What you need is help from a trainer who has experience with these types of horses. IMO if you are not a confident rider than this horse is not for you, he will need someone very soft with NO nervousness.

                              My horse was like this for a long time...I finally got help from someone who knows how to work the tense Thoroughbred brain and now my horse is a relaxed ridable beast. We are still working on not rushing over fences. This has taken 2 years of continuous lessons with my coach.

                              You are wasting your time, and probably frustrating yourself and your horse doing this on your own if you do not know what you are doing. Get help from experience.
                              I understand now he is not for me- that is why he is for sale. He underwent a big personality change after I bought him. I just want some tips to work with him until he sells - I don't want to just throw him out to pasture and be done with him. Sending him to a trainer is out of the question financially - that is not an expense that my husband would be happy with us taking on at the moment, and my current trainer does not have time to work with him with her already-full plate. A really good teenager rider at the barn has been working with him - so he could have a more confident rider - but she is unfortunately no longer able to continue due to work and school.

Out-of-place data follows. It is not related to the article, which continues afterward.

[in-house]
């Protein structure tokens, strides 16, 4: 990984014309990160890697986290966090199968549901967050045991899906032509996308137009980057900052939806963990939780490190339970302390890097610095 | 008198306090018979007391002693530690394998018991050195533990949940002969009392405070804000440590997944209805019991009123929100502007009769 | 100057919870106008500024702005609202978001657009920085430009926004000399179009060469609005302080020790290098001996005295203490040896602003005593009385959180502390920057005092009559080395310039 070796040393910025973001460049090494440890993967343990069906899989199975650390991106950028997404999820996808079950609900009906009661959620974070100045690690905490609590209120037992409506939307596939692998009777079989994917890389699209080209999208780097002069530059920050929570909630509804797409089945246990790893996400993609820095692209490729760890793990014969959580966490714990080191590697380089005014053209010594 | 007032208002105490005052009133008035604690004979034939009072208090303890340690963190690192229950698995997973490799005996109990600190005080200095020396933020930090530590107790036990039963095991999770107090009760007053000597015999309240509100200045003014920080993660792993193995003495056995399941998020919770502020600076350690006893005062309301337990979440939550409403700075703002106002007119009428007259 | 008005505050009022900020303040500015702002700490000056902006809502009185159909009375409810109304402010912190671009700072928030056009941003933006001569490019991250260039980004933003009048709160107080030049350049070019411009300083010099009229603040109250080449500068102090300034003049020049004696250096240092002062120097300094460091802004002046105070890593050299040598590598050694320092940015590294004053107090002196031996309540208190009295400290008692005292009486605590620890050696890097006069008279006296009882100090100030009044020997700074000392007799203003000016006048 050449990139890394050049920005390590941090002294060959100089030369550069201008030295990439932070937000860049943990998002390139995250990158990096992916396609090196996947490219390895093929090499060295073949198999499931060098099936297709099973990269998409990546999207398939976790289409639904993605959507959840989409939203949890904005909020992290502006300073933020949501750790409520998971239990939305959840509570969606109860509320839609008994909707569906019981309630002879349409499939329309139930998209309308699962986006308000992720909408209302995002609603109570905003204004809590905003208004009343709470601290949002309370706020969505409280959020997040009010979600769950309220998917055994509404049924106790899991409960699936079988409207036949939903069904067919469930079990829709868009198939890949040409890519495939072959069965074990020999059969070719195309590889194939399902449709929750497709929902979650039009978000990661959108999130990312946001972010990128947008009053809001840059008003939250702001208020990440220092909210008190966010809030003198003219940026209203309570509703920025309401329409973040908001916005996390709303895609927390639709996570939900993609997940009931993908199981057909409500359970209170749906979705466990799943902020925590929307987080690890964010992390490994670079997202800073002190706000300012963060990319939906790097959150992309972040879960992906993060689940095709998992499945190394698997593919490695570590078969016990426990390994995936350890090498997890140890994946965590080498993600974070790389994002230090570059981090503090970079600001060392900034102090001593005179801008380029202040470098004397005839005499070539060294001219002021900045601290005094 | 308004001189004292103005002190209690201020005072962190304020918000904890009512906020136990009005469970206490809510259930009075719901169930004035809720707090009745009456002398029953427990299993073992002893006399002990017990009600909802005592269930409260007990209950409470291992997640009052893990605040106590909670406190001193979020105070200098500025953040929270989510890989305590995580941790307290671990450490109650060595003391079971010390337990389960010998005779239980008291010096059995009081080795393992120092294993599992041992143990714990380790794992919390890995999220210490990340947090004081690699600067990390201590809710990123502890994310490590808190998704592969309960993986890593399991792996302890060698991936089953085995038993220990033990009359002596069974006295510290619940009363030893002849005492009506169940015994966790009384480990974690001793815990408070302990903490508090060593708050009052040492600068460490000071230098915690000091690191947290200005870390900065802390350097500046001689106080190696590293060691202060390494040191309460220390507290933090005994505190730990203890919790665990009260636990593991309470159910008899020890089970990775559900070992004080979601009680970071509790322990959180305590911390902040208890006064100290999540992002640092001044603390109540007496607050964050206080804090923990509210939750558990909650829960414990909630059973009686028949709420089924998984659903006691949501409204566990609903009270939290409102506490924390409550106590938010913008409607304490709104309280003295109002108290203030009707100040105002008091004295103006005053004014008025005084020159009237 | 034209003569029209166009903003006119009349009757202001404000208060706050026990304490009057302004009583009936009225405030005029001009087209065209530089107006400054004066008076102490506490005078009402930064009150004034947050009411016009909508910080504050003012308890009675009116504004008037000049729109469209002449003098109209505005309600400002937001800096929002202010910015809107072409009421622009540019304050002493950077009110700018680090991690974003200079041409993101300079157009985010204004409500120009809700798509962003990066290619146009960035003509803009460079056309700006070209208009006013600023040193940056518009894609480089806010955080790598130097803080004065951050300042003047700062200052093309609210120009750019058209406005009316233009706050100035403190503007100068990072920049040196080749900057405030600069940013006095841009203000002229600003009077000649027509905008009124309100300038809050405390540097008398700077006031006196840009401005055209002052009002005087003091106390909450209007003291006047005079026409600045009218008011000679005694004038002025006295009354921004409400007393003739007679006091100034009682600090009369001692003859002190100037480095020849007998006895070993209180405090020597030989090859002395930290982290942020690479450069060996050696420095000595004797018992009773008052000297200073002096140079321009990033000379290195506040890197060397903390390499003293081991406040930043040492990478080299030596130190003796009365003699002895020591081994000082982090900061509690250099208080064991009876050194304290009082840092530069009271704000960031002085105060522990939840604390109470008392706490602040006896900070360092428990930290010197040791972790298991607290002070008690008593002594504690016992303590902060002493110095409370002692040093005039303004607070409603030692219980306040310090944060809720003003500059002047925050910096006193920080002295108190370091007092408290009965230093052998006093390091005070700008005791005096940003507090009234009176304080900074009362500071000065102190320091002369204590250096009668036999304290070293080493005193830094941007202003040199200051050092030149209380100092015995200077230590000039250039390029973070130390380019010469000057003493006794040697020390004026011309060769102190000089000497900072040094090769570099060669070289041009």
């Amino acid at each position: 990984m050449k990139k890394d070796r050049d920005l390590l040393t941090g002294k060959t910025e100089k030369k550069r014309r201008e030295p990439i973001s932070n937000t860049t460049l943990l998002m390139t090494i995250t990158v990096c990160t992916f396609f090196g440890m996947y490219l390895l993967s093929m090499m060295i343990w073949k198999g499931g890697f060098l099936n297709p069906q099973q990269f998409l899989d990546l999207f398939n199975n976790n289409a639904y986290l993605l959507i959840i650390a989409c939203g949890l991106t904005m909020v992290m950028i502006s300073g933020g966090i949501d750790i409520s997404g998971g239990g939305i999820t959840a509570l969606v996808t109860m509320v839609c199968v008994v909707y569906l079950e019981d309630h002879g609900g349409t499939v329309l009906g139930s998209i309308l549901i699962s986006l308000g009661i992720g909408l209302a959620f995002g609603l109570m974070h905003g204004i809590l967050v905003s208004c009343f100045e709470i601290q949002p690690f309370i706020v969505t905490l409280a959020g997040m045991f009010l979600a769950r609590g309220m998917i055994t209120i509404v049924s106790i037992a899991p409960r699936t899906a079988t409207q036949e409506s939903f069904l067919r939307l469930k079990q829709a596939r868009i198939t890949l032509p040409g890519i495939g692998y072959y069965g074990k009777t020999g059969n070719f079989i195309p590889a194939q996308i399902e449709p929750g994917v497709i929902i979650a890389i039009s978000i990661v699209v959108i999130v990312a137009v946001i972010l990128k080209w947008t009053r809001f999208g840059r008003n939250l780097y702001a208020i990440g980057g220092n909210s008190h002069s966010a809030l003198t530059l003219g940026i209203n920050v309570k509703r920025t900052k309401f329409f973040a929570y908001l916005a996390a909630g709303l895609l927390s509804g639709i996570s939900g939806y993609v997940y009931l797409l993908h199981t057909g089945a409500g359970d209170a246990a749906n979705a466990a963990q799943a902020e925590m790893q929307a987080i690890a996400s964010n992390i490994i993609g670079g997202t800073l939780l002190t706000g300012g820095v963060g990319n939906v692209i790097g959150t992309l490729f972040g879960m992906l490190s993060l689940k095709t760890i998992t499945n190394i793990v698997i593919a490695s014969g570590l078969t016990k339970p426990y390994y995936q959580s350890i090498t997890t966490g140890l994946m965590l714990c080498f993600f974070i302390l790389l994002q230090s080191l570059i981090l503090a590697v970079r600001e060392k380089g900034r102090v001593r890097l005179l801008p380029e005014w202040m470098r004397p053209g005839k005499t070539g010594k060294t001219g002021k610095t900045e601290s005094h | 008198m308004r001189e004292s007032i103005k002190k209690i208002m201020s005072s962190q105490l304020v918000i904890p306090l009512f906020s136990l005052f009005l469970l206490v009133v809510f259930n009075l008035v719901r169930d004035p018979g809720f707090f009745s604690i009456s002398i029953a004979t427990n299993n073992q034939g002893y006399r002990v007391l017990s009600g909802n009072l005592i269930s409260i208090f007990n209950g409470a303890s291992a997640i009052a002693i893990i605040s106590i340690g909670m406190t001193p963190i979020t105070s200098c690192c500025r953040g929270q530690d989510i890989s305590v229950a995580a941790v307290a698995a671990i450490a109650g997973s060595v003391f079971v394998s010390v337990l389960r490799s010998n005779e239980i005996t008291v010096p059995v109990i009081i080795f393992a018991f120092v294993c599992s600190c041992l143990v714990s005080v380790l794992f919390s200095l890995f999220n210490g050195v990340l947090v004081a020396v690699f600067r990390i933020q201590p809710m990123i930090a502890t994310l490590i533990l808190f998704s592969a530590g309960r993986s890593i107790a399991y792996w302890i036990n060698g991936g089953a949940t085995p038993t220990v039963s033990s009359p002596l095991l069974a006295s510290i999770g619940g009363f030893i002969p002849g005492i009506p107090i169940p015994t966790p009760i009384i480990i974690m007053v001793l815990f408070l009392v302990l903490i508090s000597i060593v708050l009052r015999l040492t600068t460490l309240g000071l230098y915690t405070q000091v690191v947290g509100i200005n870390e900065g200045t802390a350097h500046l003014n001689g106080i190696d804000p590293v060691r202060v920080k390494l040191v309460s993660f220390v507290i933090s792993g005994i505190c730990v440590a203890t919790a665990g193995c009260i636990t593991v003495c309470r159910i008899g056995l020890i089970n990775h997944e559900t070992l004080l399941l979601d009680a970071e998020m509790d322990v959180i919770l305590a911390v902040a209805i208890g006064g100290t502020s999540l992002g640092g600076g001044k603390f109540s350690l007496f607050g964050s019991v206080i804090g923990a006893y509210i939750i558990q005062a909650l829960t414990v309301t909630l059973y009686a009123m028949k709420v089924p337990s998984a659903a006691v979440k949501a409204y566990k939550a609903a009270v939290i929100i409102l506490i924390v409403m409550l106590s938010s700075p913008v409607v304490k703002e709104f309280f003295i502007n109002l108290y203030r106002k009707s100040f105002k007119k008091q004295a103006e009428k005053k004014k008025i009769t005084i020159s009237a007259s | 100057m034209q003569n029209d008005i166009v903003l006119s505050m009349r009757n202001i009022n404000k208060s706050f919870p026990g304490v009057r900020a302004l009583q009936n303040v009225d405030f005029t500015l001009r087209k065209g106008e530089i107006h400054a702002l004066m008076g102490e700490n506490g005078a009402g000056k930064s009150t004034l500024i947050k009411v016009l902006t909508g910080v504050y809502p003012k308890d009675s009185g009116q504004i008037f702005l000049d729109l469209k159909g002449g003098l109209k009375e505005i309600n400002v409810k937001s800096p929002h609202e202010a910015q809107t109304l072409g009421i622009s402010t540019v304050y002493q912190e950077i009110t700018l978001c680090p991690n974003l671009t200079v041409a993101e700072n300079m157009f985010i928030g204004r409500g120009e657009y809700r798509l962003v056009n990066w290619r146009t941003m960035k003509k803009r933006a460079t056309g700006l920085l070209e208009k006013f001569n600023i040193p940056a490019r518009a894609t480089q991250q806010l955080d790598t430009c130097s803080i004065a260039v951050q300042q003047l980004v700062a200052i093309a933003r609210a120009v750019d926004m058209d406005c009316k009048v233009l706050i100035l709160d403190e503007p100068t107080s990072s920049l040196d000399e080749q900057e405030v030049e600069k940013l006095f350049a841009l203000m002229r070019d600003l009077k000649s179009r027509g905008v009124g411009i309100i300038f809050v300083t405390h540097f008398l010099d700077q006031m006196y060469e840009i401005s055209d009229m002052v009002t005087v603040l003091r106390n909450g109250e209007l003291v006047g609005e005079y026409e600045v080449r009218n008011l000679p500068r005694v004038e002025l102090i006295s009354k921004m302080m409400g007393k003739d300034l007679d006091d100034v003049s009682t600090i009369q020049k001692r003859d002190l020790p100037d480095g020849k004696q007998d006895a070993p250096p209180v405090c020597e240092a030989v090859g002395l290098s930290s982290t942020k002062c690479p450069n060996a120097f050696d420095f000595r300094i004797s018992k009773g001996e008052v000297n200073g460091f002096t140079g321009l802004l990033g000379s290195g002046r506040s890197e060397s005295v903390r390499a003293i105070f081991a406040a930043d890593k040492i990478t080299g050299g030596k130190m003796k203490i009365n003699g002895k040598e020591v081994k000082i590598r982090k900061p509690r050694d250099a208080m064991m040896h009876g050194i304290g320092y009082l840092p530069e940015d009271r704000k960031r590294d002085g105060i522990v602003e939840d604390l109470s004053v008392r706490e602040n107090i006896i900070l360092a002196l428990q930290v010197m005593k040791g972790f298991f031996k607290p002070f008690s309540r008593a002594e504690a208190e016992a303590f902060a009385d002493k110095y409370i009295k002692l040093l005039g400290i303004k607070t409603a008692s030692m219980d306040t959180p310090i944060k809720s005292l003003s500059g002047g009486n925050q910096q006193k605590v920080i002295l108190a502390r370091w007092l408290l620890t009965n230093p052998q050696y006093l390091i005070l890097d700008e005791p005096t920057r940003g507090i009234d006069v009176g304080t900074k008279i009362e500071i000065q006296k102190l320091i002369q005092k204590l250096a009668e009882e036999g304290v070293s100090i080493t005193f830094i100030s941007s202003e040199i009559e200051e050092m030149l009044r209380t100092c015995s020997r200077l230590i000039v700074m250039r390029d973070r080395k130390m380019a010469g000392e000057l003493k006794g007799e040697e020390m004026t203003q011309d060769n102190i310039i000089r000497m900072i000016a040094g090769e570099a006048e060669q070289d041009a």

Blog chronicling our new eventing adventures: Riding With Scissors

                              Comment


                              • #16
                                Originally posted by rabicon View Post
                                Also until he is properly engaged from behind he is not going to come down into contact without it being a "headset" that is not through from behind. In other words a false frame.